Behavior of OH and HO2 in the winter atmosphere in New York City

Xinrong Ren, William H. Brune, Jingqiu Mao, Michael J. Mitchell, Robert L. Lesher, James B. Simpas, Andrew R. Metcalf, James J. Schwab, Chenxia Cai, Yongquan Li, Kenneth L. Demerjian, Henry D. Felton, Garry Boynton, Allen Adams, Jacqueline Perry, Yi He, Xianliang Zhou, Jian Hou

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134 Scopus citations


Hydroxyl (OH) and hydroperxy (HO2) radicals, collectively known as HOx, were measured during an intensive field study in January and February 2004 in New York City. Much less OH and HO2 levels were observed than in the summer of 2001 at the same site. On average, the maximum daytime mixing ratios were 0.05 pptv (1.4×106 cm-3) for OH and 0.7 pptv for HO2, which were about one fifth of the levels in the summer of 2001. A zero-dimensional chemical model, based on the regional atmospheric chemical mechanism (RACM) and constrained by the measured concentrations of O3, NO, NO2, CO, SO2, speciated volatile organic compounds (VOCs) and meteorological parameters, was used to study the HOx chemistry in this environment. The model generally reproduced the daytime OH well, with a median measured-to-model ratio of 0.98. However, HO2 was significantly under-predicted both at day and at night, with a median measured-to-model ratio of 6.0 during daytime. The discrepancy is pronounced when NO concentrations were high, a result that is consistent with some previous studies in urban environments. Photolysis of HONO was the dominant calculated HOx source during daytime; O3 reactions with alkenes became the main calculated HOx source at night. The main calculated HOx sink was the OH reaction with NO2. The discrepancy between measured and modeled HO2 may be caused by significant HOx production that is missing in the model. An additional HO2 production of up to 3×107 cm-3 s-1 (1.1 pptv s-1), which is three times the calculated HOx production, is needed. This HO2 production can come either from unknown new HOx production or from unknown HO2 recycling that does not go through OH.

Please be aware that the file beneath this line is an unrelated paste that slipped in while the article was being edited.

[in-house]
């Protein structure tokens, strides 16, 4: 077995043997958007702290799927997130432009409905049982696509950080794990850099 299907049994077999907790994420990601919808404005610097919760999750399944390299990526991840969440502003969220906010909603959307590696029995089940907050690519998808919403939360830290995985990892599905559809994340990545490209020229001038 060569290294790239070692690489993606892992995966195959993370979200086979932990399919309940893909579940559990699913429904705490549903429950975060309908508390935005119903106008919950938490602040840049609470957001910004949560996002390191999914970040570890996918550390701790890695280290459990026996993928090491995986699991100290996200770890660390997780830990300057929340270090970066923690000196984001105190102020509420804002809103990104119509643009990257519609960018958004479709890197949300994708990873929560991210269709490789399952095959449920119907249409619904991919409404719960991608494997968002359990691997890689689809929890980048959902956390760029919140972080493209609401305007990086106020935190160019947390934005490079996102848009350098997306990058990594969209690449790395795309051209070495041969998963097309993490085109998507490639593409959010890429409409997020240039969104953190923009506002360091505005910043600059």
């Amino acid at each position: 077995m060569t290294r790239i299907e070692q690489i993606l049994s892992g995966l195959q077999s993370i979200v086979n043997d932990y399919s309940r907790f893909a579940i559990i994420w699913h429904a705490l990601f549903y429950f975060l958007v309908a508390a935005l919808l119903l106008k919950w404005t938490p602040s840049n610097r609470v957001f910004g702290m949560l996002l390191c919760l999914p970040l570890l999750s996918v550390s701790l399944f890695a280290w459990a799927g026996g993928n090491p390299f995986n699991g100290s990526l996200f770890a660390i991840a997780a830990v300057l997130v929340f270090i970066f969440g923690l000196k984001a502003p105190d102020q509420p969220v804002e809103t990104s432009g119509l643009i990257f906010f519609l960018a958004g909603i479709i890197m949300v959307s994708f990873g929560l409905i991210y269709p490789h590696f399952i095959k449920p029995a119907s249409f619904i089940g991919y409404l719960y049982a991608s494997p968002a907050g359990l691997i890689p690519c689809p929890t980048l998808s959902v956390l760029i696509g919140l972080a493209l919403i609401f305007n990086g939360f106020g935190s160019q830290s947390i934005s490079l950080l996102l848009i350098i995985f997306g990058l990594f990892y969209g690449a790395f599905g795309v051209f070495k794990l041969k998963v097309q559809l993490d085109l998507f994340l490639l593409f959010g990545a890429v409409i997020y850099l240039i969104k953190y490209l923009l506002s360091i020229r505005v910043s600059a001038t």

Original languageEnglish (US)
Pages (from-to)252-263
Number of pages12
JournalAtmospheric Environment
Issue numberSUPPL. 2
StatePublished - 2006

Bibliographical note

Funding Information:
The authors thank all other participants in the PMTACS-NY field campaigns for use of their data in the model. This work was supported by NSF (ATM-0209972), the New York State Energy Research and Development Authority (NYSERDA) (contract # 4918ERTERES99), the US Environmental Protection Agency (EPA) (cooperative agreement # R828060010), and New York State Department of Environmental Conservation (NYS DEC) (contract # C004210). Although the research described in this article has been funded in part by the US EPA, it has not been subjected to the Agency's required peer and policy review and therefore does not necessarily reflect the views of the Agency and no official endorsement should be inferred.


  • Hydroperoxy radical
  • Hydroxyl radical
  • Laser-induced fluorescence
  • Observation
  • Urban atmosphere
  • Winter


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